One step. Just one small step. That's all I needed to get started on one of my longtime dreams: zip lining. Yet my foot didn't want to move. Sure, I'd be stepping off a solid platform 45 feet above the ground onto ... nothing. Still, I silently argued with my foot. "Come on. I'm strapped into a harness and securely hooked onto the wire rope overhead. Plus, we're in Wisconsin, not some unregulated, far-off land. We'll be fine." But my foot ignored me, remaining stubbornly glued to the platform.

Then I looked up and saw my two daughters -- who had fought to be the first to zip -- waving at me from the next platform. The image of them giggling together about my fright was all it took to get my foot unglued; I nearly sprang off the platform, and away I sped.

The line made a deep, whining noise as I headed toward the girls, trying to remember, without much success, the steering instructions I'd been given. I slowly began turning myself in a circle, then straightened myself out in time to expertly land on platform No. 2, where my daughters greeted me with a few snickers. But I didn't mind. I'd made my first zip, and was looking forward to the next one.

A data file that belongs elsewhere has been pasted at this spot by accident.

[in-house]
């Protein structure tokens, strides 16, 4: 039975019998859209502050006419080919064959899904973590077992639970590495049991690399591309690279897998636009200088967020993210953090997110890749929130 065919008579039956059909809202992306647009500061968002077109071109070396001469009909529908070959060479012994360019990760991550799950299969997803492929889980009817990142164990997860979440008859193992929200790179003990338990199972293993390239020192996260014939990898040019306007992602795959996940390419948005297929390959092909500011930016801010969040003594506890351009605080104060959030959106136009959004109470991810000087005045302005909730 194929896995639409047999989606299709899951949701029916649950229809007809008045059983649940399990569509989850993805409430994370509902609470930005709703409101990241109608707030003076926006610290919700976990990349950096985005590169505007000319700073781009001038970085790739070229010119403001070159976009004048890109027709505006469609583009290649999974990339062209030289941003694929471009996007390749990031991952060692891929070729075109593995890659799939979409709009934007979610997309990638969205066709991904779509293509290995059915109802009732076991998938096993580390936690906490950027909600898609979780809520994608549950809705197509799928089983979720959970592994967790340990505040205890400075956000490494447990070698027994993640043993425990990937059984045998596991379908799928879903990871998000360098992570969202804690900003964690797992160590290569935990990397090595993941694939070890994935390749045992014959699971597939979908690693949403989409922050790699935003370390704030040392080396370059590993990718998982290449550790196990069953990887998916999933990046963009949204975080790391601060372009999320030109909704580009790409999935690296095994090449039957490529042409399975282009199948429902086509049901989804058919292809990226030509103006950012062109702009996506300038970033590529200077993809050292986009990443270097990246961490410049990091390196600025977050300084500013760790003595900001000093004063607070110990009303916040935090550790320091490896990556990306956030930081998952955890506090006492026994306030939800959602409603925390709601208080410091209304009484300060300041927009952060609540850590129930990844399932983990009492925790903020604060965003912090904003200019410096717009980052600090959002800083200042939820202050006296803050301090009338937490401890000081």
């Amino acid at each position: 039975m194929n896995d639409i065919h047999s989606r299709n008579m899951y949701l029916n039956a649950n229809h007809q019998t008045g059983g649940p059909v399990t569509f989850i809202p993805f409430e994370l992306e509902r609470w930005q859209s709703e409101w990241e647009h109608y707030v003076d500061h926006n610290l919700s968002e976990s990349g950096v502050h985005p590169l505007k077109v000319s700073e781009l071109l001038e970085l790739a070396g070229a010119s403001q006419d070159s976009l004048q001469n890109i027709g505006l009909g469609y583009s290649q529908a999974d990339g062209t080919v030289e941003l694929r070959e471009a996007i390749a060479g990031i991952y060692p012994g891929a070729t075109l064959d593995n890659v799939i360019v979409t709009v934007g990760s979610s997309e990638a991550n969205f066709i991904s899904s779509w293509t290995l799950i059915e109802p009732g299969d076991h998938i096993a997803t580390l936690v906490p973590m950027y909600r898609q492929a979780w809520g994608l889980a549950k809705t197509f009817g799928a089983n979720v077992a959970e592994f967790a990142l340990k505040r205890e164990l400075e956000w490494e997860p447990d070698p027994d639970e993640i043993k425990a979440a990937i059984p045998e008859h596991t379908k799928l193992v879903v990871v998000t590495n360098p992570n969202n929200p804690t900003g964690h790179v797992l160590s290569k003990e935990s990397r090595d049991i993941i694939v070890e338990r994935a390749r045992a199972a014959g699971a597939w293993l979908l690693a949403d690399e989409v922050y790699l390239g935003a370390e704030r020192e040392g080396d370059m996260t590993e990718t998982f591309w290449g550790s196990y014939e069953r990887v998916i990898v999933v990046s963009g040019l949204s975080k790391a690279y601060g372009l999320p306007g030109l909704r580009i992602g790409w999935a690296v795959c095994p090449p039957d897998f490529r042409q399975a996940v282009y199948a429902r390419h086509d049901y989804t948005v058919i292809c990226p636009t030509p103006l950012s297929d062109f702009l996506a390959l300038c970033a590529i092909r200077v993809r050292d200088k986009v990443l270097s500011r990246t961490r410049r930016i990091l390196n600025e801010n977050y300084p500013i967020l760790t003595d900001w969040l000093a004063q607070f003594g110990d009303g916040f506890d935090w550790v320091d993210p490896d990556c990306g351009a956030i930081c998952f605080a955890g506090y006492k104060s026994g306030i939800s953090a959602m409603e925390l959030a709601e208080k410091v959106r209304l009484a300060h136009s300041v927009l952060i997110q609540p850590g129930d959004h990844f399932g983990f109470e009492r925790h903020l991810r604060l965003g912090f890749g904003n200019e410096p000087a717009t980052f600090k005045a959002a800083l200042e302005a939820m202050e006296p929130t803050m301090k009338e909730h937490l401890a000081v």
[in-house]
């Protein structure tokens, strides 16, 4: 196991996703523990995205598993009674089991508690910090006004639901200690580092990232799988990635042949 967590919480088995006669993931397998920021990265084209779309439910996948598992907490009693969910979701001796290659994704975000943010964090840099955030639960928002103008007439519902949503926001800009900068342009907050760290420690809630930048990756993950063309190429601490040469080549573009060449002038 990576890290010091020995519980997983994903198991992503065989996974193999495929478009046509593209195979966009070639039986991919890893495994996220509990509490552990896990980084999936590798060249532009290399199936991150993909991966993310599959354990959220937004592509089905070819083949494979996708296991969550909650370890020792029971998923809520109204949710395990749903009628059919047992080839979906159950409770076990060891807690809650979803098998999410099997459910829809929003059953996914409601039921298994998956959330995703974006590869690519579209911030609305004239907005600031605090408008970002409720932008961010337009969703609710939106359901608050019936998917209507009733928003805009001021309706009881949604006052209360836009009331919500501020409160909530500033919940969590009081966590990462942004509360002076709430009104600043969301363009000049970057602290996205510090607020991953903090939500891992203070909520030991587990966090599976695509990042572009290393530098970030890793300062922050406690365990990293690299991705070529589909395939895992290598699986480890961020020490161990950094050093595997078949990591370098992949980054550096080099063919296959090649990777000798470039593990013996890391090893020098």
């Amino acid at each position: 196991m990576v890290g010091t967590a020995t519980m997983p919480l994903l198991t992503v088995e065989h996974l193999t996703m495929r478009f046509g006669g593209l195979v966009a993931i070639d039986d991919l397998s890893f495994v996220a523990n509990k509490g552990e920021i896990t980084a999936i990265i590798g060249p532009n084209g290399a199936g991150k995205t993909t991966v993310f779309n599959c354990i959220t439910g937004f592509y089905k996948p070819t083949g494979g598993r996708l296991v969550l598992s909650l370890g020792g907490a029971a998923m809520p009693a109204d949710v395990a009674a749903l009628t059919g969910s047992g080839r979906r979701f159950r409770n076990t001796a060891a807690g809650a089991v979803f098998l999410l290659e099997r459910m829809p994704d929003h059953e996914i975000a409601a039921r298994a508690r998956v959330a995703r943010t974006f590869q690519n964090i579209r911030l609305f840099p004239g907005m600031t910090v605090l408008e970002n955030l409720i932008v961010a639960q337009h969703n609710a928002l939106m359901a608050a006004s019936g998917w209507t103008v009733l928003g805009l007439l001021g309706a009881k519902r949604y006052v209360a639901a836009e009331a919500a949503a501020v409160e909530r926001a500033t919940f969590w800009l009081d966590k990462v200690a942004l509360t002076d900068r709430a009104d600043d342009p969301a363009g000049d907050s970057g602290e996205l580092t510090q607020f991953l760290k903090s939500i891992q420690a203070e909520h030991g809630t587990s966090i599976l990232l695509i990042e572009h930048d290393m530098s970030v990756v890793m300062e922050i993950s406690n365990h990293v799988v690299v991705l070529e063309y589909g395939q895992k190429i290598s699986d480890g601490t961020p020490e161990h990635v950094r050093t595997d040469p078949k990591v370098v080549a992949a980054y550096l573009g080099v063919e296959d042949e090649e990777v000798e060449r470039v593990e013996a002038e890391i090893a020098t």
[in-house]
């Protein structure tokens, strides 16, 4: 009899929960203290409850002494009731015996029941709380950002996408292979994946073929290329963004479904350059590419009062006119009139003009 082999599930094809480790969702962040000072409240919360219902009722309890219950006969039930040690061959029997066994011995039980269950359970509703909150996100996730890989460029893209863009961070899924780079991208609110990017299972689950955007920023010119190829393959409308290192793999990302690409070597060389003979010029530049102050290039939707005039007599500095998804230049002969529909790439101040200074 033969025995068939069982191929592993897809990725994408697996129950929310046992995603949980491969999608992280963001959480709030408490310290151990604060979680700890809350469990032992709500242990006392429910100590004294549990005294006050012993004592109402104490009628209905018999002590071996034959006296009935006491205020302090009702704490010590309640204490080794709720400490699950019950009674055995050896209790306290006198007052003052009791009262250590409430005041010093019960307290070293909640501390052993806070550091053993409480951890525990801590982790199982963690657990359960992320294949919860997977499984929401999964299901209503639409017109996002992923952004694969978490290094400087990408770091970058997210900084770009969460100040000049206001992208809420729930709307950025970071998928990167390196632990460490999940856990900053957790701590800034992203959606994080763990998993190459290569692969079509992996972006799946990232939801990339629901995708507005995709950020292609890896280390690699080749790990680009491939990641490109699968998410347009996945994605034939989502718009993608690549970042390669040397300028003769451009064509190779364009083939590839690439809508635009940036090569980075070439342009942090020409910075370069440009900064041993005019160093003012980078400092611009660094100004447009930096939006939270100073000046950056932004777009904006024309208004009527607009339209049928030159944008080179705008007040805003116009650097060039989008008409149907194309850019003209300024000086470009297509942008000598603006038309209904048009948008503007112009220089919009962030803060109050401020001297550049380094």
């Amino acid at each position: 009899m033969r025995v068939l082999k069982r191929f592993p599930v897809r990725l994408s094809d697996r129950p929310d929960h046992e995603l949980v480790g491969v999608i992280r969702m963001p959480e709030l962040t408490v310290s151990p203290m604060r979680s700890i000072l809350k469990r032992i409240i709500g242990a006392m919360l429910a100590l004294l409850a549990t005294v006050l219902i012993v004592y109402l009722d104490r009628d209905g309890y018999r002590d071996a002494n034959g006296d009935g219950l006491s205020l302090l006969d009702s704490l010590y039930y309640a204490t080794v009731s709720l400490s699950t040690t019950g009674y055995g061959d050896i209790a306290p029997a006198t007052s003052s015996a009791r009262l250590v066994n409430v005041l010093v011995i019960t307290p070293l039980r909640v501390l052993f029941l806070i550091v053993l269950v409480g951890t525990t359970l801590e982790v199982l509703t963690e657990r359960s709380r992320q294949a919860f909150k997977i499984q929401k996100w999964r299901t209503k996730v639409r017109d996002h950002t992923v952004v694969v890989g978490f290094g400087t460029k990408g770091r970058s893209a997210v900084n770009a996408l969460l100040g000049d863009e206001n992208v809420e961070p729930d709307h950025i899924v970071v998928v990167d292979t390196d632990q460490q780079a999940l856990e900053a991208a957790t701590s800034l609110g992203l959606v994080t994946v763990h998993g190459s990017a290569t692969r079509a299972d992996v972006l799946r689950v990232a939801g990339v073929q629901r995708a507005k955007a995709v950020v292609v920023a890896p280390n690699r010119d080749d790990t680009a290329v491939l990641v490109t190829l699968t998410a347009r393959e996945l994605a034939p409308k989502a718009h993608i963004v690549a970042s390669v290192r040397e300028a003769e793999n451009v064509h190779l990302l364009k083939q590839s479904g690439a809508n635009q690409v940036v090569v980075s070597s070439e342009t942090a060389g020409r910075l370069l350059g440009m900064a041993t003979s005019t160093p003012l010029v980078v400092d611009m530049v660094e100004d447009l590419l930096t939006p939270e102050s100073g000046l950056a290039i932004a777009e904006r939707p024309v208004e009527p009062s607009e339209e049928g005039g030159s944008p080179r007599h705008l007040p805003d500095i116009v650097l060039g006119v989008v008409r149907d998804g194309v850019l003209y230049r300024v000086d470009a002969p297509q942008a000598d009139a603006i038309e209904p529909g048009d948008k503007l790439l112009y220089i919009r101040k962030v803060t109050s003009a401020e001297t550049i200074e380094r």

As one of Wisconsin's largest tourist spots, drawing nearly 3 million visitors annually, the Dells has taken its own share of leaps into untried territory, beyond the famed water parks. In recent years, spas and laser tag have made their own splashes. The zip line that sent me flying past pines, an illusionist show complete with a white tiger, and a family-friendly interactive fantasy game are only the latest bids to attract new visitors -- and entice others to return.